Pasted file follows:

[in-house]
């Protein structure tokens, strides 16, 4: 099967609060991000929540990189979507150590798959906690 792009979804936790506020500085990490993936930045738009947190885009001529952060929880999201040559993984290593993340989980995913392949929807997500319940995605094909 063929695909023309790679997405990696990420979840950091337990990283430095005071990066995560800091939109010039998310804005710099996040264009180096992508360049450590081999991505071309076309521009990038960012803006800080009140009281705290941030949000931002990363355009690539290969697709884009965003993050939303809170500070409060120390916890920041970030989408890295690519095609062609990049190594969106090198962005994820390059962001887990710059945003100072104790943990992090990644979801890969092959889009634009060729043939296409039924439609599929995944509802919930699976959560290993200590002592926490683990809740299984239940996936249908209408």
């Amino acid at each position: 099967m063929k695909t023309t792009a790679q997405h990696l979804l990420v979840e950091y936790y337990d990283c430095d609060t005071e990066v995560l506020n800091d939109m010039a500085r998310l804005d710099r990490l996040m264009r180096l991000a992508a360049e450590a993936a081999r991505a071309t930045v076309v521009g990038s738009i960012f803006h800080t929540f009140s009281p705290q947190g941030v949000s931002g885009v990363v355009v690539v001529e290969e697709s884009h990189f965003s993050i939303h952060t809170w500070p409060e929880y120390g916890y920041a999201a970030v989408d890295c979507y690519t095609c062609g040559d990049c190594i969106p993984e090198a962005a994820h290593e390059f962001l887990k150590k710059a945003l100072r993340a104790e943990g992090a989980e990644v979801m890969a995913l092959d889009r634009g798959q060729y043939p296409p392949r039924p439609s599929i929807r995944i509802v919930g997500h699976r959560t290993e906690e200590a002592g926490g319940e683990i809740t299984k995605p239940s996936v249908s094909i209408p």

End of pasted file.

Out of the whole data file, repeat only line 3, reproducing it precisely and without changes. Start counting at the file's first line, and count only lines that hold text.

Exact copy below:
């Amino acid at each position: 099967m063929k695909t023309t792009a790679q997405h990696l979804l990420v979840e950091y936790y337990d990283c430095d609060t005071e990066v995560l506020n800091d939109m010039a500085r998310l804005d710099r990490l996040m264009r180096l991000a992508a360049e450590a993936a081999r991505a071309t930045v076309v521009g990038s738009i960012f803006h800080t929540f009140s009281p705290q947190g941030v949000s931002g885009v990363v355009v690539v001529e290969e697709s884009h990189f965003s993050i939303h952060t809170w500070p409060e929880y120390g916890y920041a999201a970030v989408d890295c979507y690519t095609c062609g040559d990049c190594i969106p993984e090198a962005a994820h290593e390059f962001l887990k150590k710059a945003l100072r993340a104790e943990g992090a989980e990644v979801m890969a995913l092959d889009r634009g798959q060729y043939p296409p392949r039924p439609s599929i929807r995944i509802v919930g997500h699976r959560t290993e906690e200590a002592g926490g319940e683990i809740t299984k995605p239940s996936v249908s094909i209408p």